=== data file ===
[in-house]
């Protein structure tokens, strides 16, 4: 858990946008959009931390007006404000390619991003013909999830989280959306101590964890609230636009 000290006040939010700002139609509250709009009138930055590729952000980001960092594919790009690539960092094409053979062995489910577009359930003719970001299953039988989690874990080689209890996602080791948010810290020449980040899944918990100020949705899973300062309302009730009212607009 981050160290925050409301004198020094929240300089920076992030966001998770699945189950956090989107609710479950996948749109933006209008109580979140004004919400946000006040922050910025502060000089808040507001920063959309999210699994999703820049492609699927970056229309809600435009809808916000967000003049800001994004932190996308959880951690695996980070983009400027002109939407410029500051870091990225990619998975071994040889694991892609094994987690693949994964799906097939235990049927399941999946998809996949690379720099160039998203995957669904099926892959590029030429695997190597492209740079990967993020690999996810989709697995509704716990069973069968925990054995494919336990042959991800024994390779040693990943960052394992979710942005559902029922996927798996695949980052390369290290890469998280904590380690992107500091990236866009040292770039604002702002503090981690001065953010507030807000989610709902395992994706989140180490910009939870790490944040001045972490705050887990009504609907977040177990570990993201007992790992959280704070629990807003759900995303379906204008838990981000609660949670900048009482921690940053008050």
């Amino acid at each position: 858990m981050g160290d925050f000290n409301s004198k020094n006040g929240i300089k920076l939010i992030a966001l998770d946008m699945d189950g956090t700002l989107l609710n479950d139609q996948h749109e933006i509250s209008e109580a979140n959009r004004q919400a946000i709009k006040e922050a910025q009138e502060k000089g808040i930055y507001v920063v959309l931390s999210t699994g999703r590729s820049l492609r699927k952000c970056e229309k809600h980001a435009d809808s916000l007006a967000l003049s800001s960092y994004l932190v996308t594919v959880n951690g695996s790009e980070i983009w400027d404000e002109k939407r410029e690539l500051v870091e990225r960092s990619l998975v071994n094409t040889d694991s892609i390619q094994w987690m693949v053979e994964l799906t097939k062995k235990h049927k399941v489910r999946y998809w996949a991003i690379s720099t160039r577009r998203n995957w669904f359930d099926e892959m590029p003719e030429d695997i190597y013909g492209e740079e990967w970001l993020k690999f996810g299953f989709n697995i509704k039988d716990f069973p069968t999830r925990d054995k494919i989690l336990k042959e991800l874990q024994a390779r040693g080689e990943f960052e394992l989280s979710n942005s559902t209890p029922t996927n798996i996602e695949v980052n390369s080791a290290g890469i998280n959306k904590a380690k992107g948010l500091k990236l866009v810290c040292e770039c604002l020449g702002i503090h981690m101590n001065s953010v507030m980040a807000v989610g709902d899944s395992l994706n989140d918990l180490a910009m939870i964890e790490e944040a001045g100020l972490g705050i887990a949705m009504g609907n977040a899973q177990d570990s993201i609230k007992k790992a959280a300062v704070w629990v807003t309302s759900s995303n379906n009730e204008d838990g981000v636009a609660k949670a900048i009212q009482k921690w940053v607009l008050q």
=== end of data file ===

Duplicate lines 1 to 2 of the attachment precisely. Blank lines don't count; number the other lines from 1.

[in-house]
């Protein structure tokens, strides 16, 4: 858990946008959009931390007006404000390619991003013909999830989280959306101590964890609230636009 000290006040939010700002139609509250709009009138930055590729952000980001960092594919790009690539960092094409053979062995489910577009359930003719970001299953039988989690874990080689209890996602080791948010810290020449980040899944918990100020949705899973300062309302009730009212607009 981050160290925050409301004198020094929240300089920076992030966001998770699945189950956090989107609710479950996948749109933006209008109580979140004004919400946000006040922050910025502060000089808040507001920063959309999210699994999703820049492609699927970056229309809600435009809808916000967000003049800001994004932190996308959880951690695996980070983009400027002109939407410029500051870091990225990619998975071994040889694991892609094994987690693949994964799906097939235990049927399941999946998809996949690379720099160039998203995957669904099926892959590029030429695997190597492209740079990967993020690999996810989709697995509704716990069973069968925990054995494919336990042959991800024994390779040693990943960052394992979710942005559902029922996927798996695949980052390369290290890469998280904590380690992107500091990236866009040292770039604002702002503090981690001065953010507030807000989610709902395992994706989140180490910009939870790490944040001045972490705050887990009504609907977040177990570990993201007992790992959280704070629990807003759900995303379906204008838990981000609660949670900048009482921690940053008050």